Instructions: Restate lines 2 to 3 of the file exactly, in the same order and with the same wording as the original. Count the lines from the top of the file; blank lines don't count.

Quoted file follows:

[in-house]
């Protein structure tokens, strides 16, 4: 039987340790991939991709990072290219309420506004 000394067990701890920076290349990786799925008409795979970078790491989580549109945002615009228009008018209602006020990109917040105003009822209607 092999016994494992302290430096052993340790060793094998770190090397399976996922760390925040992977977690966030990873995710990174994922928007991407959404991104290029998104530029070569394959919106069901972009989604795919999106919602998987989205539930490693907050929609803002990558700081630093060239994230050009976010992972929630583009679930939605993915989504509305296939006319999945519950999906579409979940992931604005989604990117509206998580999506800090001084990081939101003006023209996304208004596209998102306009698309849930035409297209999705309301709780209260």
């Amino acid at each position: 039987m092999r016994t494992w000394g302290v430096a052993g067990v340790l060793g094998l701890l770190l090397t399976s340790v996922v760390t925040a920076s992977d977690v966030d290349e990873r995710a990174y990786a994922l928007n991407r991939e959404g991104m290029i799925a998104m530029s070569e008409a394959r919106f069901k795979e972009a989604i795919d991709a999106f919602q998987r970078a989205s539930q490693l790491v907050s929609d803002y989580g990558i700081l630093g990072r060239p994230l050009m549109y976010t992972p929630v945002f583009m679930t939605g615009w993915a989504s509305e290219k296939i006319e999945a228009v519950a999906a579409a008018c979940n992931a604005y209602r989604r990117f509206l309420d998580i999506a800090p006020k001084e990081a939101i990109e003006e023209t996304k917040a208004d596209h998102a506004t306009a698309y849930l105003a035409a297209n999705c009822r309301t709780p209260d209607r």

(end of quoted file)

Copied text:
């Protein structure tokens, strides 16, 4: 039987340790991939991709990072290219309420506004 000394067990701890920076290349990786799925008409795979970078790491989580549109945002615009228009008018209602006020990109917040105003009822209607 092999016994494992302290430096052993340790060793094998770190090397399976996922760390925040992977977690966030990873995710990174994922928007991407959404991104290029998104530029070569394959919106069901972009989604795919999106919602998987989205539930490693907050929609803002990558700081630093060239994230050009976010992972929630583009679930939605993915989504509305296939006319999945519950999906579409979940992931604005989604990117509206998580999506800090001084990081939101003006023209996304208004596209998102306009698309849930035409297209999705309301709780209260």
């Amino acid at each position: 039987m092999r016994t494992w000394g302290v430096a052993g067990v340790l060793g094998l701890l770190l090397t399976s340790v996922v760390t925040a920076s992977d977690v966030d290349e990873r995710a990174y990786a994922l928007n991407r991939e959404g991104m290029i799925a998104m530029s070569e008409a394959r919106f069901k795979e972009a989604i795919d991709a999106f919602q998987r970078a989205s539930q490693l790491v907050s929609d803002y989580g990558i700081l630093g990072r060239p994230l050009m549109y976010t992972p929630v945002f583009m679930t939605g615009w993915a989504s509305e290219k296939i006319e999945a228009v519950a999906a579409a008018c979940n992931a604005y209602r989604r990117f509206l309420d998580i999506a800090p006020k001084e990081a939101i990109e003006e023209t996304k917040a208004d596209h998102a506004t306009a698309y849930l105003a035409a297209n999705c009822r309301t709780p209260d209607r």